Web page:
Another method of transforming P-bearing materials into valuable fertilizer products described in the literature utilizes the natural ability of soil microorganisms to solubilize scarcely available P sources by the production of low molecules of organic acids [10, 11, 12, 13, 14, 15, 16]. Many experiments have been undertaken on this topic [16, 17, 18]. The following renewable resources can serve as a source of P: poultry bones, fish bones and ash. And as a microbial agent, different kinds of microorganisms such as: Acidithiobacillus ferrooxidans, Bacillus megaterium, Bacillus cereus and Bacillus subtilis [19, 20]. The presence and concentration of different kinds of organic acids produced by bacteria were determined and correlated with the specific kind of P-bearing materials and the kind of bacteria that was used in the solubilization experiment [21, 22]. The utilitarian properties of obtained phosphorus fertilizer were evaluated in the pot experiments and field test, giving a promising outcome; the dry mass, the growth was higher when compared with the control group where the standard source of phosphorus was applied. The obtained results clearly indicate that apart from the advantages of using an alternative source of phosphorus in the production of phosphorus biofertilizer, a positive effect was observed as a result of the action of the beneficial bacteria with the properties of biostimulants [16, 17, 23, 24-25]. Obtained fertilizers deliver to the soil phosphorus in a form available to plants as well as the beneficial microorganisms that after application to the soil can still solubilize not only phosphorus, but other nutrients and eventually increase their uptake. In this case, such products could be classified as a phosphorus fertilizer and biofertilizer at the same time.

Although the results of microbial solubilization are very promising in the laboratory, further investigation is still needed to optimize phosphorus solubilization, which is expected to lead to large scale exploitation. A few examples of chemically based recovery techniques were conducted on a technical and semi-technical scale, for example, AirPrex®, (Ostara) PEARLTM, AshDec®, and RecoPhos® [26]. According to our knowledge, in the literature there is a lack of information describing the production of phosphorus biofertilizer based on microbial solubilization of renewable raw materials in higher than laboratory scales.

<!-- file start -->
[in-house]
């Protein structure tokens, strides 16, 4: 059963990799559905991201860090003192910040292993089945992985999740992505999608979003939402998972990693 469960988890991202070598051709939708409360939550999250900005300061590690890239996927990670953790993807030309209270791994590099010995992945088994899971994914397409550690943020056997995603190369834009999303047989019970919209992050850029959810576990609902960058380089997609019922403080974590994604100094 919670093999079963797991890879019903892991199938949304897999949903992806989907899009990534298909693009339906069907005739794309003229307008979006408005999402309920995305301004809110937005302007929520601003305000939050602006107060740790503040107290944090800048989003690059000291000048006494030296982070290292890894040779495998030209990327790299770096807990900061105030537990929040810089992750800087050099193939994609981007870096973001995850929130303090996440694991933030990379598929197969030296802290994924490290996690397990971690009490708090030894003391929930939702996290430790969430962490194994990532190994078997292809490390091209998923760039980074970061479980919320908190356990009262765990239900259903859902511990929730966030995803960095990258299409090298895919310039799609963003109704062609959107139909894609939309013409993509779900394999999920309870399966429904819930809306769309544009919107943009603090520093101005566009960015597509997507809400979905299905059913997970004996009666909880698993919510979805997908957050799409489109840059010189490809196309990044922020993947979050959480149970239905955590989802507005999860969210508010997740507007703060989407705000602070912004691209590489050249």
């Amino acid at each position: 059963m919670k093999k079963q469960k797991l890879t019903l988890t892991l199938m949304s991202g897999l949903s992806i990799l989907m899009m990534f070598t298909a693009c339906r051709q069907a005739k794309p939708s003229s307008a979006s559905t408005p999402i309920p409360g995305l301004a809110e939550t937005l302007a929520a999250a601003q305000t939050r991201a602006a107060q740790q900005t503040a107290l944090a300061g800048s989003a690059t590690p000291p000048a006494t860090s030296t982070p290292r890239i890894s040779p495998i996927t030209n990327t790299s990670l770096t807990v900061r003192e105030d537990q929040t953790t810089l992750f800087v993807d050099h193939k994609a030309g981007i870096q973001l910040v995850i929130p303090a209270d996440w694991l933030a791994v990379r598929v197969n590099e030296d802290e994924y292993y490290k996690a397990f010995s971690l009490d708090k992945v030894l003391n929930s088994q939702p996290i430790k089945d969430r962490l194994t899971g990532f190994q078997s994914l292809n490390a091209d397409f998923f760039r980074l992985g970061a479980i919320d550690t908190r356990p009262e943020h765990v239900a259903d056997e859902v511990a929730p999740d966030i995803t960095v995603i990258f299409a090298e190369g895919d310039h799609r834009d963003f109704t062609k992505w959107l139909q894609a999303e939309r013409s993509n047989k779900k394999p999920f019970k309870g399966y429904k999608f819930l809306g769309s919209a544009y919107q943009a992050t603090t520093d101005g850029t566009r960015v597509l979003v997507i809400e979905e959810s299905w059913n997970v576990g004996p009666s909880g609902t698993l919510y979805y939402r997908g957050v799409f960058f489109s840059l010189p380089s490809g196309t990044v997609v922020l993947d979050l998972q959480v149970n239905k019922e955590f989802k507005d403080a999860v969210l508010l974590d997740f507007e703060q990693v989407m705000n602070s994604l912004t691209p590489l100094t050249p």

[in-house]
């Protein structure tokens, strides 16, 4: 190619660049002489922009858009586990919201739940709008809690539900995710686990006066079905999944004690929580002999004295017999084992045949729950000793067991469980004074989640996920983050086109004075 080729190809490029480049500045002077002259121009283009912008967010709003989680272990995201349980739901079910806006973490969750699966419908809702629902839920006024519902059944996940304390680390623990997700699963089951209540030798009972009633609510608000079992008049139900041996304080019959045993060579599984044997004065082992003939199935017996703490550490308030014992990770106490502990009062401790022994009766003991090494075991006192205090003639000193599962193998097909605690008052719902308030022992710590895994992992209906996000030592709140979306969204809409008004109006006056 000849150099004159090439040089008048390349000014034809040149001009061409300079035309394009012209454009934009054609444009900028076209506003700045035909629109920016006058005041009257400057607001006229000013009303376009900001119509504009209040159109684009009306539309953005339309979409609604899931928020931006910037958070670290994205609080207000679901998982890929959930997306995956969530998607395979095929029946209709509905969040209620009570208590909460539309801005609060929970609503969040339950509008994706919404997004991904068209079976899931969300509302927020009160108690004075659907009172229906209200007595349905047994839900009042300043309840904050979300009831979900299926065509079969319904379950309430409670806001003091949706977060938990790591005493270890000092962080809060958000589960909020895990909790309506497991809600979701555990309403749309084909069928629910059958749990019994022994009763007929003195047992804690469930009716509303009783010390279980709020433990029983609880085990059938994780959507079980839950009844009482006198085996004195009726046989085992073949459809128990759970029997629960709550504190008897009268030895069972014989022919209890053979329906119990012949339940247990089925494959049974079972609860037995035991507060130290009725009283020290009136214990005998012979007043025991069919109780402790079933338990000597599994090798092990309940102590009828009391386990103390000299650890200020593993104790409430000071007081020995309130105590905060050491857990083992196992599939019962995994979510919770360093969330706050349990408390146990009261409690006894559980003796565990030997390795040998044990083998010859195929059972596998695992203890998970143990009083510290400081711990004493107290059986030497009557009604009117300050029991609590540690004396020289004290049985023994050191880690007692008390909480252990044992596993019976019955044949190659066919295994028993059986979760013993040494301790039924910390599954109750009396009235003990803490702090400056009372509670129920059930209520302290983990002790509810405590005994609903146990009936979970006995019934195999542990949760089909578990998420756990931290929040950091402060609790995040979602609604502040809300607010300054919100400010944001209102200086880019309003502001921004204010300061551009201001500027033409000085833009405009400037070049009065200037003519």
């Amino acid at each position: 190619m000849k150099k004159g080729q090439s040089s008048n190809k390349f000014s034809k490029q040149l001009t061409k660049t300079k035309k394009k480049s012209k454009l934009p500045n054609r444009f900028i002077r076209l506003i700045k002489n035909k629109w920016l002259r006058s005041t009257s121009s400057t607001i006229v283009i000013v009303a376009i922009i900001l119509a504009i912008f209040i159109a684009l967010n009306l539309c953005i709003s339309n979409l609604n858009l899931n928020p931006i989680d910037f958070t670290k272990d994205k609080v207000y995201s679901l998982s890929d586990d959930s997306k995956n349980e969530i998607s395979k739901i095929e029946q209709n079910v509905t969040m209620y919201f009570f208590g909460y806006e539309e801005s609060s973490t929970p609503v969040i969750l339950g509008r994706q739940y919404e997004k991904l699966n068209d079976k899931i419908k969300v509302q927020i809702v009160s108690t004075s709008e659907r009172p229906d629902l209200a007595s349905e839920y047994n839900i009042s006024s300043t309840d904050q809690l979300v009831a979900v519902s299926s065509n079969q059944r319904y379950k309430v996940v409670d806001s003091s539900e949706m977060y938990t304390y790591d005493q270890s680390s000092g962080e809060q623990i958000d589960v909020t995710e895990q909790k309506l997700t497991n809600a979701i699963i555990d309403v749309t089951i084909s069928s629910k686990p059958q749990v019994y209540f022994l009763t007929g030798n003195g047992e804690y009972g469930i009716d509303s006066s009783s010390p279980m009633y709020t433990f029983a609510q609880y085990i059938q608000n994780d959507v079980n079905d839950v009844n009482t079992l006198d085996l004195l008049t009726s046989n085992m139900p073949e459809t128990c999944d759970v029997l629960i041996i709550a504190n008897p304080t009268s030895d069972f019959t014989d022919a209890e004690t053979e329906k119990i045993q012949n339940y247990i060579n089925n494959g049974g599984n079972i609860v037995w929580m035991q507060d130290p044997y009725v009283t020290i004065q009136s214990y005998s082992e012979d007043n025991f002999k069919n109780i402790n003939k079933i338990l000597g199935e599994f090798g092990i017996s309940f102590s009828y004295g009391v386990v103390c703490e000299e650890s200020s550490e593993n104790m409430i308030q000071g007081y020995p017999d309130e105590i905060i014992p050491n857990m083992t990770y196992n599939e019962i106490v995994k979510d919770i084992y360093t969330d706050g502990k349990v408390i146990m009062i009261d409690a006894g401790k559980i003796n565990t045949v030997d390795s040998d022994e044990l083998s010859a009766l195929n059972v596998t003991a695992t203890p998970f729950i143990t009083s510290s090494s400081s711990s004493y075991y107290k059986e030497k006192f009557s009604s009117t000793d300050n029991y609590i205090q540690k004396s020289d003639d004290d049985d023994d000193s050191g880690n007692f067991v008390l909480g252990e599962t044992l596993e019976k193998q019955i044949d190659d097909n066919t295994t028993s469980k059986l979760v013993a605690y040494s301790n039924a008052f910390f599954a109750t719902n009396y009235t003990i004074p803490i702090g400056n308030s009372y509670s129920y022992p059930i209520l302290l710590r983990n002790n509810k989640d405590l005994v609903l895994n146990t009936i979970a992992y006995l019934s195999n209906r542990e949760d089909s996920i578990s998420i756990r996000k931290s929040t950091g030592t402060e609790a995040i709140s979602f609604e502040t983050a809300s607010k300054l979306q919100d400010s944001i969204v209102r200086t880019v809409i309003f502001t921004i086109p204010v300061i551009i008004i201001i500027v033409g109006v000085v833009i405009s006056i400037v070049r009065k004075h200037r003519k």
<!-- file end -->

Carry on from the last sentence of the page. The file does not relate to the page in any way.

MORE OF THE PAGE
The aim of the presented work was to obtain two formulations of phosphorus biofertilizers on a large laboratory scale in the reactor with a capacity of 30 L; first formulation based on the poultry bones and B. megaterium as a microbiological activator of phosphorus and the second based on ash and also with the utilization of B. megaterium. The parameters describing the efficiency of the performed solubilization process were measured and evaluated: pH, the concentration of soluble phosphorus and concentration of bacterial biomass. The obtained formulations were in the next stage tested in the field trials whose results were described elsewhere.

2 Materials and Methods